CARE Jubilee celebrates life, honors memories

CARE Jubilee celebrates life, honors memories


By Las Cruces Bulletin Ben Woods is about to retire. Don’t expect the departing special assistant to New Mexico State University President Garrey Carruthers, though, to just spend lazy days fishing or lounging on his couch watching TV. Woods, 62, may be ending his career in the academic setting, but he plans to stay busy. Sure, he’s going to use his new-found downtime to visit grand kids in California and his recently married daughter in Dallas. And while he may slow down some and enjoy not having to go to an office every day, no extended vacation to a beach or other such plans are currently in the books. “There are a lot of things I’ll continue to be engaged in,” Woods said. “I want to support the things that are important to me.” He’s a member of the MountainView Regional Medical Center board of trustees. “I’ve been a part of that since Day 1,” Woods said. “Before the building was even built.” He is also a member of US Bank’s citizen advisory board and serves on the Las Cruces Public Schools Foundation, a 501 c3 nonprofit that manages scholarships and awards teacher grants among other work. “It’s a very rewarding group to be involved in,” Woods said. A former president of the board of directors of the Greater Las Cruces Chamber of Commerce, Woods has returned to the group’s board for a second time after a 10-year break. “It’s so different from the last time,” he said. “I’m learning a lot.” Woods came to Las Cruces to work at NMSU in 1990 to be director of facilities. He said he has reported to 10 different presidents in his quarter of a century at the school. “It’s been a great place,” he said. “It’s given me more than I’ve ever expected.” Woods is a native of Bayview, Texas, an Exxon company town where the company operates a refinery. “I grew up on a ship channel,” he said. The state of the water pushed him toward an education in civil engineering at Texas A&M. “Baytown had waterways but they were dead (from pollution),” Woods said. “I had a desire to clean things up.” He worked on an undergrad degree in water treatment. When he graduated, though, he was commissioned into the Air Force and became a base engineer. The military took him out of his Texas comfort zone. “I went to upstate New York and it was one of the great fortunes of my life,” Woods said. “I had never seen it snow in my life and I had the responsibility for snow control. I got there in September and we had snow in October. “Such a change was a great opportunity for me.” Woods said he met his wife-to-be, Chris, while in college and she joined him for New York. After four years in active duty, he said it was time for the couple to return to College Station, Texas, so Chris could finish her degree. “She enrolled and I started looking for a job,” he said. “And I had an opportunity to be involved with university facilities.” They stayed at Texas A&M for 11 years and Woods continued his military service as a member of an Air Guard unit in Dallas. Then he said he knew it was time for a move. “We wanted to move to New Mexico,” Woods said. The couple felt drawn to Las Cruces. “Something kind of guided us this way,” he said. Woods said he learned the difference between Texas and New Mexico right away when he attended the dedication of a lab. “Up on the stage was both U.S. senators and the governor,” he said. “I looked around and thought, ‘I should not be in this room.’” Woods said in Texas he would never be able to get close to the governor or members of Congress. “There would be a distance between the leadership and people like me,” he said. “You could not cross that gap.” The situation was different in the Land of Enchantment. “When they got finished talking, (former Sen. Pete) Domenici introduced himself to me,” Woods said. “That was so revealing.” Brook Stockberger can be reached at 680-1977 or Ben Woods, a longtime top administrator at New Mexico State University, thanks the Las Cruces City Council for declaring Monday, June 1, in his honor in recognition of his retirement. LAS CRUCES BULLETIN PHOTO BY TODD DICKSON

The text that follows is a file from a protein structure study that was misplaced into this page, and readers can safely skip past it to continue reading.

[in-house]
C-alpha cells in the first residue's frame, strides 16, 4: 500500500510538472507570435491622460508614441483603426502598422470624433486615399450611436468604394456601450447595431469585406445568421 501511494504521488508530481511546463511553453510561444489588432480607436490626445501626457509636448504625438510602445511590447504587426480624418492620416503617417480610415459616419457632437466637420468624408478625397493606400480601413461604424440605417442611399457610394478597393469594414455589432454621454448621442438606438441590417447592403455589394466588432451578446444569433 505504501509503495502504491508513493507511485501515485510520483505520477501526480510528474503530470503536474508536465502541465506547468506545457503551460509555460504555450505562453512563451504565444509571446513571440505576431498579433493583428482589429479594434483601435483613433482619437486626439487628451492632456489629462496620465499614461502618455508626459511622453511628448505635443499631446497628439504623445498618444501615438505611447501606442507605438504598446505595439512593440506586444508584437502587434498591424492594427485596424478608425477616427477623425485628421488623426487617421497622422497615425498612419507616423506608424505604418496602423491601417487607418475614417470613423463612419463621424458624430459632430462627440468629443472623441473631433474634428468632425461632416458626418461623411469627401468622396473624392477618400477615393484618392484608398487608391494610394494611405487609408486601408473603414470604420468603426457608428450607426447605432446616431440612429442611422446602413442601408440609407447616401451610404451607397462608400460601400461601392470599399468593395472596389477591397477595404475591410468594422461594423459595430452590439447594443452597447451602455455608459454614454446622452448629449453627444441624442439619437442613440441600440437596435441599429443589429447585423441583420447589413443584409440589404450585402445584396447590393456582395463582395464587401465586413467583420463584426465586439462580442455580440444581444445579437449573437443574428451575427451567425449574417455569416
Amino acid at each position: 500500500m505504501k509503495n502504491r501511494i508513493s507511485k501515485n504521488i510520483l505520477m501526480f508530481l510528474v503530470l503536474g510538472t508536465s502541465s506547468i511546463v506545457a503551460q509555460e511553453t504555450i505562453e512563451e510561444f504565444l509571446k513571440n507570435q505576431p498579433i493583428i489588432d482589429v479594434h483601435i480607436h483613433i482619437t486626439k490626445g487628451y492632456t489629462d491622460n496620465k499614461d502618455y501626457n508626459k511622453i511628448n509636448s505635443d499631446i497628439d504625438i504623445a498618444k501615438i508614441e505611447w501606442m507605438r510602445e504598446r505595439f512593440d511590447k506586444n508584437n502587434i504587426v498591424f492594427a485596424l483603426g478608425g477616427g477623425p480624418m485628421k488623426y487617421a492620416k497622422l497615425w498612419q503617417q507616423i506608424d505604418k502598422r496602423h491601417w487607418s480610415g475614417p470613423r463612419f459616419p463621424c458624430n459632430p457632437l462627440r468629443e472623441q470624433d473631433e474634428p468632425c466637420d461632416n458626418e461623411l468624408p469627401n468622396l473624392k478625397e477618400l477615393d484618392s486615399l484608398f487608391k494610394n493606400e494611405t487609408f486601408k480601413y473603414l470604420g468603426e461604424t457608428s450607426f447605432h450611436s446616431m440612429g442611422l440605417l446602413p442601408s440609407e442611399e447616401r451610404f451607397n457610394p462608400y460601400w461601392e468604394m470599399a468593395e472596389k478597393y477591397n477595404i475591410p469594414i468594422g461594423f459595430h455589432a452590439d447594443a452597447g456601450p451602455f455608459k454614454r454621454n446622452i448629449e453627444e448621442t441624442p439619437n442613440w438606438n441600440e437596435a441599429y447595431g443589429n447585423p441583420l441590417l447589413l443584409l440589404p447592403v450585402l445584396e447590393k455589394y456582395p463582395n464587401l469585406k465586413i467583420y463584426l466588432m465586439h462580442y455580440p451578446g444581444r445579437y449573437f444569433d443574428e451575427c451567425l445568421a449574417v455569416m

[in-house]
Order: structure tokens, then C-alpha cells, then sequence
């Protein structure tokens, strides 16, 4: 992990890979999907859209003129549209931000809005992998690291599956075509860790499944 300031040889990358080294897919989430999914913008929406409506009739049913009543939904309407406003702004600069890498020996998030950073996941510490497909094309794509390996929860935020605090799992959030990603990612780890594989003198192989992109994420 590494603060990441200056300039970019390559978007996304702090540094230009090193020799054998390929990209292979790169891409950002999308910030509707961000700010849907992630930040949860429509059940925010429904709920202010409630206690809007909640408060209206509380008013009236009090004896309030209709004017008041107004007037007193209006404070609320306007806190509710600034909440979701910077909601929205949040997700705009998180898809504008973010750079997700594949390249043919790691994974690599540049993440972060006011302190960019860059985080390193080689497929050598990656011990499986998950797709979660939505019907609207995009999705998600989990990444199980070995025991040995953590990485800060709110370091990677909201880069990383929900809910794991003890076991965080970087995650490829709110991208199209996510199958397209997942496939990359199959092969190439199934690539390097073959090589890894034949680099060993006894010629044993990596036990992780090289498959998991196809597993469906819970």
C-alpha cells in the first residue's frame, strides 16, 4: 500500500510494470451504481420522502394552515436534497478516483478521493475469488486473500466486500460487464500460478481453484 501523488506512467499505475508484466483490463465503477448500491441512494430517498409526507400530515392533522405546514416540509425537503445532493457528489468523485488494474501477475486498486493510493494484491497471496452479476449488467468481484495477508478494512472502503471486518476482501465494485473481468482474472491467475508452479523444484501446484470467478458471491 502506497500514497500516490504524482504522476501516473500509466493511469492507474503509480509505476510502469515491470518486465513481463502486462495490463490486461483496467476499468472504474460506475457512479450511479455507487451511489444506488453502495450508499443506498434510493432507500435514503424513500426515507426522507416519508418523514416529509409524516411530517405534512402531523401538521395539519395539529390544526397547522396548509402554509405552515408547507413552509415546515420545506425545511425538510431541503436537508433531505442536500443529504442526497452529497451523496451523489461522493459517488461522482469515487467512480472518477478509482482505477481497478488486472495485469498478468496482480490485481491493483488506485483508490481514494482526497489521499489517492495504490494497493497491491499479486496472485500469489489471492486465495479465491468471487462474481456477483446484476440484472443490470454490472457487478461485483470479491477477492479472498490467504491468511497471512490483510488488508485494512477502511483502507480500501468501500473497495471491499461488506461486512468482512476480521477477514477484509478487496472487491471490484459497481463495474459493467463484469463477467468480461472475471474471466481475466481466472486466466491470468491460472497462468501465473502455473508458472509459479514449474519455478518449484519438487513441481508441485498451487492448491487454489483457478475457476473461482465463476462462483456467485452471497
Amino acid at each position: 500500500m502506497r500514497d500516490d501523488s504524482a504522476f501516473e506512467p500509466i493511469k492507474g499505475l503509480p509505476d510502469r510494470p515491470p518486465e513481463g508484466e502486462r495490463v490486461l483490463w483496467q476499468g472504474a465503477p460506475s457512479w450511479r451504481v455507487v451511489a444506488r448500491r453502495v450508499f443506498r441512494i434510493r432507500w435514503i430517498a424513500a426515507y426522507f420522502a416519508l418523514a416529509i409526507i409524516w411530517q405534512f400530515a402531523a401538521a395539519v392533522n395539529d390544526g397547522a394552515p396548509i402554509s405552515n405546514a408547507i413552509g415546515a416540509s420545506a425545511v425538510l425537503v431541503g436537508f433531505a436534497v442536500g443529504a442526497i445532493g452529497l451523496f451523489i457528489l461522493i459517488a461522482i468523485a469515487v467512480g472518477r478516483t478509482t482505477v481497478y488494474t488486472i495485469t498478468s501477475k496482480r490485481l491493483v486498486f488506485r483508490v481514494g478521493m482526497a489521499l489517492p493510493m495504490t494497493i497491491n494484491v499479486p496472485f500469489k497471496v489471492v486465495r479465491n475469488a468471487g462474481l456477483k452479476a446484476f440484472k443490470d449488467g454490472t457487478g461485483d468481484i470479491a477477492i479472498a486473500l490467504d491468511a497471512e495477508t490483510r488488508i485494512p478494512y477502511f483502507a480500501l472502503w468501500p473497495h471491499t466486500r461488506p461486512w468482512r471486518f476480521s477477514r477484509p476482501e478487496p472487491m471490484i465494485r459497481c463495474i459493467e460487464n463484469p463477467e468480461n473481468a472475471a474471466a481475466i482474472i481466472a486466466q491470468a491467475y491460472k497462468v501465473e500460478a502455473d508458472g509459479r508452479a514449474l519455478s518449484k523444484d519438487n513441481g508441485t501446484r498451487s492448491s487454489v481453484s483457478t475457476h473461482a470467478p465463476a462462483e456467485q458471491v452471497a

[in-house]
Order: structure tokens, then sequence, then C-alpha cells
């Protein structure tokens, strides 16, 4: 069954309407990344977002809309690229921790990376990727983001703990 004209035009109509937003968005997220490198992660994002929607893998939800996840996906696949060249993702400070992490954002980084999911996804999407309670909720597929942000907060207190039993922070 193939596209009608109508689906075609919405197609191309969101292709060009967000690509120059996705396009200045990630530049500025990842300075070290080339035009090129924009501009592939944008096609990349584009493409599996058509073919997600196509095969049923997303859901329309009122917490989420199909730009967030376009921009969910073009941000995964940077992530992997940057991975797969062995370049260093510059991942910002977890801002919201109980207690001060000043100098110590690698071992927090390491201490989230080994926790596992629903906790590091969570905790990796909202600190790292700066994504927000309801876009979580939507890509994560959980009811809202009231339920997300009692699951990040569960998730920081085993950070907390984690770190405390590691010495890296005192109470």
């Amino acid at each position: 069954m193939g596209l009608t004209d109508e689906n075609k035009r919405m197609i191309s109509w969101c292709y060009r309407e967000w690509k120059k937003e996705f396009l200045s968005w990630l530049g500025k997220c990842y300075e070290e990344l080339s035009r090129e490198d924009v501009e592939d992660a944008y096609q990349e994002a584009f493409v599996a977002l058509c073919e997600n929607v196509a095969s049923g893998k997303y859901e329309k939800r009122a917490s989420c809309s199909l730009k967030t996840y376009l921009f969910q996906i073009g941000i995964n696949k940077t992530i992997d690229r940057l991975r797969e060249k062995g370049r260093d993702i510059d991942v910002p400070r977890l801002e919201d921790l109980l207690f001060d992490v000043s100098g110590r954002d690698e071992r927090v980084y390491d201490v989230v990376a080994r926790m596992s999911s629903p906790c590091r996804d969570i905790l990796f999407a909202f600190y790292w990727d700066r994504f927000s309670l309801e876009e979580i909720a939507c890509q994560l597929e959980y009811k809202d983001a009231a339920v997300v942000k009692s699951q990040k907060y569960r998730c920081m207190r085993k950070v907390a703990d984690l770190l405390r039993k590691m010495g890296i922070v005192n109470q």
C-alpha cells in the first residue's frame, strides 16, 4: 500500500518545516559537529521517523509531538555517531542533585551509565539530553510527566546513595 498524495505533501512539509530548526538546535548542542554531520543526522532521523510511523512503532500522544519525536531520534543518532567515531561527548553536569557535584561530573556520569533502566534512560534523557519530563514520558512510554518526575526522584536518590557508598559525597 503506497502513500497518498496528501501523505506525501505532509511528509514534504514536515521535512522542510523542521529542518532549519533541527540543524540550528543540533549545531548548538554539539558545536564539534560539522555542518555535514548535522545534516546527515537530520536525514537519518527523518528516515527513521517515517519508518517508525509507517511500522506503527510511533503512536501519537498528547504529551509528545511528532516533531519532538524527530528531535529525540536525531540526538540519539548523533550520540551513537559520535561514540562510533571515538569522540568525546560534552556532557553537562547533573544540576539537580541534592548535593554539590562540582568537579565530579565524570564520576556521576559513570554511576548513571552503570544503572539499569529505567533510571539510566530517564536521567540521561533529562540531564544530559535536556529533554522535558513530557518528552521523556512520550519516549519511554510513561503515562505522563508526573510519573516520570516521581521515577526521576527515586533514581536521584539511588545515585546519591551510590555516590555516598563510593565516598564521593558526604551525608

Brook Stockberger


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